In an unexpected change of tune, Angela Merkel says she could be willing to support French efforts to reform the Eurozone. The Wall Street Journal:
Germany could support two central French demands—the appointment of a eurozone finance minister and the creation of a common budget—if some conditions were met, Ms. Merkel told business leaders in Berlin on Tuesday.
“We can of course think about a eurozone budget as long as it’s clear that this is really strengthening structures and achieving sensible results,” she said.
In a striking softening of previous language opposing broader financial burden-sharing among member states, Ms. Merkel said “we could think about a common finance minister…if we aren’t pooling liabilities in the wrong place.”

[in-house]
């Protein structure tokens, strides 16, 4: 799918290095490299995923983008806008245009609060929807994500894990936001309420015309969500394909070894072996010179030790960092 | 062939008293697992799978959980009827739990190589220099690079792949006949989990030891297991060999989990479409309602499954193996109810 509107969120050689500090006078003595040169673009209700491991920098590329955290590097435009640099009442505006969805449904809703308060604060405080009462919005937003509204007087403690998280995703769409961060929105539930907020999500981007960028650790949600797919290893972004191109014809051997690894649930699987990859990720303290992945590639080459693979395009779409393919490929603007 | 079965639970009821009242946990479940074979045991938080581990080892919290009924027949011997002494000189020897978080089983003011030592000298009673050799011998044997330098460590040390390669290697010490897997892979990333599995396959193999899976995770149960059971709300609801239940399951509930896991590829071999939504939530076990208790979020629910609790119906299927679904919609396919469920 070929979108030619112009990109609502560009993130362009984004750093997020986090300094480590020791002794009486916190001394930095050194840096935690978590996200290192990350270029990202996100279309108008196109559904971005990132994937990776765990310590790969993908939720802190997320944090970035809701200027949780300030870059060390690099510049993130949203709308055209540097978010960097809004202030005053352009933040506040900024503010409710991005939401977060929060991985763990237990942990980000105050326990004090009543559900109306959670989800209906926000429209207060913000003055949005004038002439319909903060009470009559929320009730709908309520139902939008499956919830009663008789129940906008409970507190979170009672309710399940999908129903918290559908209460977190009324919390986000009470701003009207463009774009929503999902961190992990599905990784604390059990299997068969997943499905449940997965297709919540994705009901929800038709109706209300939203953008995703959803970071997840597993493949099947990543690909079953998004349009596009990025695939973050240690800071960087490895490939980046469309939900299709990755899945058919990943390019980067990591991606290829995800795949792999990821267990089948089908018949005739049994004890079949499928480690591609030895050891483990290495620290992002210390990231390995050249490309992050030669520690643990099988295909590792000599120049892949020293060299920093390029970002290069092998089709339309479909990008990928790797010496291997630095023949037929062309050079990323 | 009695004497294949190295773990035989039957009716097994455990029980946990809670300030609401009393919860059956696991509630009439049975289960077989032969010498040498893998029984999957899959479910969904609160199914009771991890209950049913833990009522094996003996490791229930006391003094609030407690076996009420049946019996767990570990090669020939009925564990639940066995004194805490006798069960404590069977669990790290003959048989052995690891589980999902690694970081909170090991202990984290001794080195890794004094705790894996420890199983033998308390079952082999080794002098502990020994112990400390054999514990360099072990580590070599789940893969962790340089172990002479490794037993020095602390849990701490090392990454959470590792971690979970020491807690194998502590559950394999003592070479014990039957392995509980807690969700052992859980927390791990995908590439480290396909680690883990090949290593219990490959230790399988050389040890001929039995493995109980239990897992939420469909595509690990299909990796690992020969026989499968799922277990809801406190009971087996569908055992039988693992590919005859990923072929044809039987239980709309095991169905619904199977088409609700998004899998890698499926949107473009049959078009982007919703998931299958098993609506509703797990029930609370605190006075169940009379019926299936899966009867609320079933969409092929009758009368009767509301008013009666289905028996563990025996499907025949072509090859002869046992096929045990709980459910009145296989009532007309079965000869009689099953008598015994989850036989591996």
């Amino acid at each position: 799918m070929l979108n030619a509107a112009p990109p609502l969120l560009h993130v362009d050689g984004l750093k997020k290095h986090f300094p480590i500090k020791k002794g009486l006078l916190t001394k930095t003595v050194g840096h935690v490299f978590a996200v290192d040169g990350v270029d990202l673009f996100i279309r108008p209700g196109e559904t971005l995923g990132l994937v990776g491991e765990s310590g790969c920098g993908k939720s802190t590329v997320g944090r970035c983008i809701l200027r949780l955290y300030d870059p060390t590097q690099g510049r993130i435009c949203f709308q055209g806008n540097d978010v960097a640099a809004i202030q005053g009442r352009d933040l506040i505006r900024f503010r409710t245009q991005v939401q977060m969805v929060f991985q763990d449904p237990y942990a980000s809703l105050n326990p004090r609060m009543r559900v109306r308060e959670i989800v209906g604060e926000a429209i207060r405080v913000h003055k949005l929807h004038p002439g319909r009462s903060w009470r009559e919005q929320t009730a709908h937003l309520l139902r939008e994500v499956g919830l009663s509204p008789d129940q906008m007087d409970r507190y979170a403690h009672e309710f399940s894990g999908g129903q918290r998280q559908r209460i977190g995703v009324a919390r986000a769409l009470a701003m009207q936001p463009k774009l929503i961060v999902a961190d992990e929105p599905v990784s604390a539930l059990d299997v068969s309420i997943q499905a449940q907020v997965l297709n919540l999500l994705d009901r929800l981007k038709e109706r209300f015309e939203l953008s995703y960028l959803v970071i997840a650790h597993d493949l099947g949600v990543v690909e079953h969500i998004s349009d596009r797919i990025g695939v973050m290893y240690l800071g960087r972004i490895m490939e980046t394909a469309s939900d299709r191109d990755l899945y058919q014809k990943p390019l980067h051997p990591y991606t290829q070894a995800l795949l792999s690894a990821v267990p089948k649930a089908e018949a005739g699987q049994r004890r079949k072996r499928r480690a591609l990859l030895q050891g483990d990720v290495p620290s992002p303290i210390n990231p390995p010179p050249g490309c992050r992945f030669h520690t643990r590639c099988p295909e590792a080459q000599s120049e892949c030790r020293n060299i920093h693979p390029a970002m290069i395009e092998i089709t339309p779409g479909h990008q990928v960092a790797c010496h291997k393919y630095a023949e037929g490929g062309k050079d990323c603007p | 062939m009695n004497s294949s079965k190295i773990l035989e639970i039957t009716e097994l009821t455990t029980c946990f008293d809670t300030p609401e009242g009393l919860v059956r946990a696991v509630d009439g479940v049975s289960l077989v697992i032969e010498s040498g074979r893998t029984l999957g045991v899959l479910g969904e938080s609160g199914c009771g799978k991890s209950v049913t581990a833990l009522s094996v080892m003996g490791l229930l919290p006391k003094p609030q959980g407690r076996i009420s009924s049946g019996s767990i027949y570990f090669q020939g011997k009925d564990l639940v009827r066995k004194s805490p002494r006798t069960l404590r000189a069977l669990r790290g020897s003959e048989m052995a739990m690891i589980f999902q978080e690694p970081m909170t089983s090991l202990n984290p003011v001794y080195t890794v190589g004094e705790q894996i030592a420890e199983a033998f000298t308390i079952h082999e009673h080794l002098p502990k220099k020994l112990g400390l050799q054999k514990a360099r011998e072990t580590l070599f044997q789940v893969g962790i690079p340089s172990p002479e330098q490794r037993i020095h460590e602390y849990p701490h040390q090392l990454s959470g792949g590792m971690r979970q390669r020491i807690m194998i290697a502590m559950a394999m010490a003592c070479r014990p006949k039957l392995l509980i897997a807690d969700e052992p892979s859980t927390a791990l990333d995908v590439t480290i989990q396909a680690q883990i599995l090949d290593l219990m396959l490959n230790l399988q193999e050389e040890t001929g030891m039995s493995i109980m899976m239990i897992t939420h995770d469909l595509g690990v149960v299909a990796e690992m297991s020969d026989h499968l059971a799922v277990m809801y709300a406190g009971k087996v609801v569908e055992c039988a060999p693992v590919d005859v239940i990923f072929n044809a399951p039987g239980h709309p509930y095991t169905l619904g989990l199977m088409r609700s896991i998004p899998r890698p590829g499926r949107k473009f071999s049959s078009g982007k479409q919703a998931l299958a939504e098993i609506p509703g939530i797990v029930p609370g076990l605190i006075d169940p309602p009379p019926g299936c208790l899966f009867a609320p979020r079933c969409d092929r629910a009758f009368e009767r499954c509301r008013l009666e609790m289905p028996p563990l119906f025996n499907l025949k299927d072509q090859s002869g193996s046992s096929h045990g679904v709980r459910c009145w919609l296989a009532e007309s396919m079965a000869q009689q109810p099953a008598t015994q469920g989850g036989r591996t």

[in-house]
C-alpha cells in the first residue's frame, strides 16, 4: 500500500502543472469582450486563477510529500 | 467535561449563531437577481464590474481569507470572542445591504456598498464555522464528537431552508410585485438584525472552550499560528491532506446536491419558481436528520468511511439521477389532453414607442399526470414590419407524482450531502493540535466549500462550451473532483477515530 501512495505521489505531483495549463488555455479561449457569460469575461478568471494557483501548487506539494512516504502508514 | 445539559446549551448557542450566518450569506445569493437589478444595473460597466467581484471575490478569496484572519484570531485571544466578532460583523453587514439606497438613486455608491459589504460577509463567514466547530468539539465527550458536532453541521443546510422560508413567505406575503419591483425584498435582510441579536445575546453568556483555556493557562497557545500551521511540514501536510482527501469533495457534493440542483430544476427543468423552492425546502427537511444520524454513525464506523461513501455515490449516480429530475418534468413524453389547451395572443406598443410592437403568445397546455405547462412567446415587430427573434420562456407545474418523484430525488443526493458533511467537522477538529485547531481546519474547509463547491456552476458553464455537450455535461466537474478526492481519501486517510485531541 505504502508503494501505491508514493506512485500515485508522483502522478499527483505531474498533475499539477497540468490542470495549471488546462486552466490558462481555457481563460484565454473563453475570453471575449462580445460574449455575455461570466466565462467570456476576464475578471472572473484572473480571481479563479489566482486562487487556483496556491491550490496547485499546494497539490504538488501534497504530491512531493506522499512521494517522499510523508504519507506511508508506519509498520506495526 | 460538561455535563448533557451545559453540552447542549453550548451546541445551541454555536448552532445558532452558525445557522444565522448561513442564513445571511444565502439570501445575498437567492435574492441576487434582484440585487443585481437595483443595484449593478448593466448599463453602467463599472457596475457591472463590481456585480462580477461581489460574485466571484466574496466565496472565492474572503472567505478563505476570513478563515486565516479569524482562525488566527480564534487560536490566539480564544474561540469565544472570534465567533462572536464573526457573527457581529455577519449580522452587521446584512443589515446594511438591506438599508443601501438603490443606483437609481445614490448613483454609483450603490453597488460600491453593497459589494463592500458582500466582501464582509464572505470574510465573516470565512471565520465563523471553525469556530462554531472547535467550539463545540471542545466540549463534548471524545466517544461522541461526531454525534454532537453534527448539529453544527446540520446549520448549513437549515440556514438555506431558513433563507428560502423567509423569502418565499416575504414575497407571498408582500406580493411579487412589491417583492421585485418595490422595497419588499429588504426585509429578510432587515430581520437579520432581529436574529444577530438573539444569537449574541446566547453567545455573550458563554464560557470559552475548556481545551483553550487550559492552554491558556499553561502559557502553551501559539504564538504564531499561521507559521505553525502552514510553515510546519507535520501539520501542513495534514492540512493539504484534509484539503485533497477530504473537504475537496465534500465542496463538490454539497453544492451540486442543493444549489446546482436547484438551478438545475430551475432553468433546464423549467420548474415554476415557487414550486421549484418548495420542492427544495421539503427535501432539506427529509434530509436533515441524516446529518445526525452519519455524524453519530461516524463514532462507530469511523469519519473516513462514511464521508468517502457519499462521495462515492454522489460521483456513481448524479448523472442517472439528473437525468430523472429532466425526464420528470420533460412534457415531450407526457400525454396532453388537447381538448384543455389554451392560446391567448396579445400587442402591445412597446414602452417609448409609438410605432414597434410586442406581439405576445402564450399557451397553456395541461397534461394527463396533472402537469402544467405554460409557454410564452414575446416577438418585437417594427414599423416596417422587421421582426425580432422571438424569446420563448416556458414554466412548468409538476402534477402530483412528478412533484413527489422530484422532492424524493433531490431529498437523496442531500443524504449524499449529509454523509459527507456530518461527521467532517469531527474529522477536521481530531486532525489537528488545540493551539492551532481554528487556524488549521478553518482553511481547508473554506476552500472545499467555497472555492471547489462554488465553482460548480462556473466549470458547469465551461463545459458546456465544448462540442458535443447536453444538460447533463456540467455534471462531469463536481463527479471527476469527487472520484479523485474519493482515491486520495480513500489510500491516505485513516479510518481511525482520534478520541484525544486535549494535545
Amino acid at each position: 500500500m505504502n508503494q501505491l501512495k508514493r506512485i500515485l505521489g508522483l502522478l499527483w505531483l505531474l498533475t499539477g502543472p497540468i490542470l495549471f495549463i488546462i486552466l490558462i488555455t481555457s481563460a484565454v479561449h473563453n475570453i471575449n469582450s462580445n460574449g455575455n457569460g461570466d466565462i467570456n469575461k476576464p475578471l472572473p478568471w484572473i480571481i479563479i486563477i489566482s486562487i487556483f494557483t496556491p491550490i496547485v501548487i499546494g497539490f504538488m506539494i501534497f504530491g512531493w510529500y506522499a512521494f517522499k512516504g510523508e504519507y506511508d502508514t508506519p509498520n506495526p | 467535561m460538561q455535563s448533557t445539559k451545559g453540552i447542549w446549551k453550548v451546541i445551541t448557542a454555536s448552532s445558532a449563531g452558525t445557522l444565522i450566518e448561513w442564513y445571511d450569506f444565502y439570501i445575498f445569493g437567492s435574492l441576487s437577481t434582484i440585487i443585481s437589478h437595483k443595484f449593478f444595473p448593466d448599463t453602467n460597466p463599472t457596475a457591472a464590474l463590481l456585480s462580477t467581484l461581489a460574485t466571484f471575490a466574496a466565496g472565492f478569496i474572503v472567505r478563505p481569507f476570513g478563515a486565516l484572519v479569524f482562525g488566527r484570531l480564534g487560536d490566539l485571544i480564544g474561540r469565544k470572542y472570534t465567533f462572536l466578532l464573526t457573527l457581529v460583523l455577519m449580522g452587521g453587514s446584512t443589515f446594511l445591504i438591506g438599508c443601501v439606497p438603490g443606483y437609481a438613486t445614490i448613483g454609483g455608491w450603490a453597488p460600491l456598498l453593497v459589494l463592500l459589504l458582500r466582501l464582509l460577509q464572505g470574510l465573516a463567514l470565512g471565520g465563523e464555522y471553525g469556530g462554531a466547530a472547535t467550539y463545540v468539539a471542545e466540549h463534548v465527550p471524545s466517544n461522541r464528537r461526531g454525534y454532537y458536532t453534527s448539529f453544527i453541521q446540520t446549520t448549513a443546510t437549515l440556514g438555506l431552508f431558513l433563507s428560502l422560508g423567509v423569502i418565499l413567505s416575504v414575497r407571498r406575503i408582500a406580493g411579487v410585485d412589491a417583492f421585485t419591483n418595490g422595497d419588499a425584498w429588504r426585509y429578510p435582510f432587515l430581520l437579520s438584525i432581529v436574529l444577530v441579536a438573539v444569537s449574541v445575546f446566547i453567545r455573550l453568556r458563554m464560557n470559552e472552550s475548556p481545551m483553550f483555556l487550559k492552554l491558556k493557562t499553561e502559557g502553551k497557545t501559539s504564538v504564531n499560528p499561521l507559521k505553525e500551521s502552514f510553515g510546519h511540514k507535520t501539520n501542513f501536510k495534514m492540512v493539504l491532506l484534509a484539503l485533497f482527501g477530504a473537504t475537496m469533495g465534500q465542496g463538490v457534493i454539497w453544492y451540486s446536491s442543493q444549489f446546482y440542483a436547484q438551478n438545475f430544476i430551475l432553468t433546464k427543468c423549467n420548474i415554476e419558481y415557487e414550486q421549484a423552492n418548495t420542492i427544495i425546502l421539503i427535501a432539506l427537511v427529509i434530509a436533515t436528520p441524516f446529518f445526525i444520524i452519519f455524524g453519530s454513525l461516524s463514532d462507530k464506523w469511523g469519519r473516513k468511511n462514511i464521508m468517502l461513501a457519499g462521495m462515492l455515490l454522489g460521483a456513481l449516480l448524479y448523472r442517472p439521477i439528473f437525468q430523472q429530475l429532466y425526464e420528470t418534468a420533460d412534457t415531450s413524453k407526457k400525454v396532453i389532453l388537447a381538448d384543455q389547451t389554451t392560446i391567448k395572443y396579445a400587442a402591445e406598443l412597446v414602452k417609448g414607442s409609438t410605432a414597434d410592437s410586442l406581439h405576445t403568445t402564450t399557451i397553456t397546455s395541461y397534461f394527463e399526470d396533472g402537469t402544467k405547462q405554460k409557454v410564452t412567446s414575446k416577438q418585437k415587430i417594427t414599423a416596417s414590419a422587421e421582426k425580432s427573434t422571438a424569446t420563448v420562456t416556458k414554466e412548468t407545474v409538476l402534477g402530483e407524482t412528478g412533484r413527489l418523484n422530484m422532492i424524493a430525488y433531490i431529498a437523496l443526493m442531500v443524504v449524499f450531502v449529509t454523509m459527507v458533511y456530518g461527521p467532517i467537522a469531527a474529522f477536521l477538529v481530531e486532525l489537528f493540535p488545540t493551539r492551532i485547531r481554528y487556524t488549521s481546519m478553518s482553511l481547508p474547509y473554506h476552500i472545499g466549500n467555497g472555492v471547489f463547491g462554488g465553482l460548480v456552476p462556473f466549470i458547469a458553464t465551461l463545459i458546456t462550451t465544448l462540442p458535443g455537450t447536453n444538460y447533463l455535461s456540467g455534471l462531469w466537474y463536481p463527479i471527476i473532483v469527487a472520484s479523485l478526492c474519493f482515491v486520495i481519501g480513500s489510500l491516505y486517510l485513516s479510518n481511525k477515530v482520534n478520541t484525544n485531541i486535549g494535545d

As qualified as it is, Ms. Merkel’s surprise overture on an approach long taboo in Germany suggests the stalled process of reforming the eurozone could kick back into life sooner than most experts had expected.
This is very clever politics from a Chancellor cruising toward a fourth term. The impression of a unity of purpose between Germany and France that is not linked to any specific German financial commitments is very helpful to Merkel as she moves to crush any remaining SPD hopes of a surprise win in the September elections.
The SPD strategy was to run an anti-Trump, pro-Europe campaign, but Merkel seems to have outflanked them on both sides. She has made the deep differences between her views and Trump’s very clear, and with Macron’s help she is projecting the vision of a re-energized Franco-German partnership that will save Europe.
The question of whether they can accomplish this will be answered only after the German elections, and there will be tough bargaining and politically difficult decisions on both sides. But for now, Angela Merkel is in a happy place.